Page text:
Although our country does have a small talent
pool, this is not necessarily a bad thing: A small market means high levels of
specialisation and dedication to the craft.

Utilising the world-class software developers and companies in South Africa offers several benefits over other offshore destinations or to organisations looking to offshore from the US, Europe and Australia—the main one of which is financial gain.

Typically, offshore locations such as South Africa, India and the Philippines have a lower cost of living than the US, European and Australian markets, and therefore development resources are often cheaper in those countries.

Obviously, cost saving at the expense of quality is not recommended—and that is the critical point. Whether an organisation outsources software development to a local provider or an offshore provider, it still has to ensure those with whom it deals are capable of the task. Offshoring to a highly competent, professional software development company with a proven track record of delivery, and a team of developers who are highly qualified and experienced, is the only way that an organisation can achieve the financial benefit associated with offshoring without sacrificing quality.

In most cases, to be successful the software development process needs to be iterative with high levels of communication, trust and collaboration between a client and the provider. Thus, the two major areas of concern when offshoring are communication and trust.

Although tools such as Slack, Skype and Google Hangouts have made global communication much easier, there can still be barriers around language and culture that hinder the success of a project. Working across different time zones, and perhaps even to different working hours, can exacerbate these problems.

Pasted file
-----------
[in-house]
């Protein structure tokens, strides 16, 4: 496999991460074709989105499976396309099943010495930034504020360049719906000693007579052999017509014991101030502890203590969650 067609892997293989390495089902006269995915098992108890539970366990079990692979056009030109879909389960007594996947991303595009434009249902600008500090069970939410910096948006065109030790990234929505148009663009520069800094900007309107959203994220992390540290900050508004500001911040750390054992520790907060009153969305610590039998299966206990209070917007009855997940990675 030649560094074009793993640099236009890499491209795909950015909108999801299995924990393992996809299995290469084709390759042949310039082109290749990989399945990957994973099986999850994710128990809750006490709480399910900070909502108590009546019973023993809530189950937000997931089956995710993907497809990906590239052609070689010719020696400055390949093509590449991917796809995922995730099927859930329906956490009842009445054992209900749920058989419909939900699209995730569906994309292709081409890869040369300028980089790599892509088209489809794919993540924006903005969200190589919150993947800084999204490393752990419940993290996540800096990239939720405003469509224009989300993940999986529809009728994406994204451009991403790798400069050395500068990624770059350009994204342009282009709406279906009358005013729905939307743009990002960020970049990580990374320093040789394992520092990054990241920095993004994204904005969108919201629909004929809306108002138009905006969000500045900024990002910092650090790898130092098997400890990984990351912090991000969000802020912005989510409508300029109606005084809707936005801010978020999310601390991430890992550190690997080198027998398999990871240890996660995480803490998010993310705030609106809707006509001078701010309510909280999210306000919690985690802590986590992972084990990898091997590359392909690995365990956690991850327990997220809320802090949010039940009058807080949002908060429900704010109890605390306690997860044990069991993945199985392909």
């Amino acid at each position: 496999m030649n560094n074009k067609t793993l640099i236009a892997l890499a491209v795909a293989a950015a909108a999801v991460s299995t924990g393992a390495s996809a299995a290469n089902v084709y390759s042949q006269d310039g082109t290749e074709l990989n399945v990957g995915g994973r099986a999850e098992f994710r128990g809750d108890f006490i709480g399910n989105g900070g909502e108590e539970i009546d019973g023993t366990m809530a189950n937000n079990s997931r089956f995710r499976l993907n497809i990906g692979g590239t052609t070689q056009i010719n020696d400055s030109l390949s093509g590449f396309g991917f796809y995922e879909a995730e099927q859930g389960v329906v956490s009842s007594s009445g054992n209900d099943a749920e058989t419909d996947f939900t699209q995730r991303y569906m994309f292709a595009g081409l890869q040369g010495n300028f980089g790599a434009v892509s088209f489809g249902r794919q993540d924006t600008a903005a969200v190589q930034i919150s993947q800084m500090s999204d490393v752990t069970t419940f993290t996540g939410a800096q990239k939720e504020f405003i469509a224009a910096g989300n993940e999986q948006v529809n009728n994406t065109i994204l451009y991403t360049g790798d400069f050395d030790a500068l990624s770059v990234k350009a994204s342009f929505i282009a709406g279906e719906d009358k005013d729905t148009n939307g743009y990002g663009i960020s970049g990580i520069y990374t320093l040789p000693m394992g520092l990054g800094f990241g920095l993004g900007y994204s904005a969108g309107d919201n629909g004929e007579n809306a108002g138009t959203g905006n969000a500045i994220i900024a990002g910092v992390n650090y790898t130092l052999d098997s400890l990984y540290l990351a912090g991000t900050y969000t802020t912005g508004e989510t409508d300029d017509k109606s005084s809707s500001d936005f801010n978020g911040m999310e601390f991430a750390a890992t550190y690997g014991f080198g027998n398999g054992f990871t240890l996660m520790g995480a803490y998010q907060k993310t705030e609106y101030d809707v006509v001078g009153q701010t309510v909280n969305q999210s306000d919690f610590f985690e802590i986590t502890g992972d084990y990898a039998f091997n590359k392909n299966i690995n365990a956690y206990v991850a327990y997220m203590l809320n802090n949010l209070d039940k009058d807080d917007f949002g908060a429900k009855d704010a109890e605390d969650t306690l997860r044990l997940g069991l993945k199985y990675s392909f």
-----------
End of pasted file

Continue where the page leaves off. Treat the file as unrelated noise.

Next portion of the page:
If a company can physically see its outsourced development team and can work directly with them, trust is built up quicker and collaboration becomes easier. Obviously, this is more difficult in an offshore model, but there are measures an organisation can take to mitigate this and develop trust. These include talking to the development team members regularly and meeting with them in person before the project starts. Starting small is a good tactic; if the software company uses an agile approach, the engagement can be ended relatively quickly if that becomes necessary. Exploring references around how a company’s software teams operate is also critical to building trust.

On any project, cost is important—and although South Africa’s development resources are generally at a lower cost than others, this cost saving does not result in a lower level of service and output quality. While South African software development may be more expensive than that from India and other parts of Asia, there are a number of factors that still make it a stronger proposition in terms of the ability to deliver quality.

The business language in South Africa is English, and thus communication problems associated with offshoring software development elsewhere do not apply. While in some countries companies often have to shield their developers from clients because of the language barrier, many South African software companies can have integrated technical and account management teams, where the whole team has strong enough business communications skills to deal with the client personally and obtain project information directly.

The South African business culture is similar to that found in the US, the UK or Australia. South Africans are resourceful and entrepreneurial, and the country’s developers generally thrive on solving business problems rather than producing code for the sake of it. They are usually willing to give input and challenge thinking, and do not need detailed instructions to complete simple tasks. Generally, they are capable of communicating, showing initiative and taking responsibility. These are common issues associated with outsourcing to India (the most common offshore software development destination).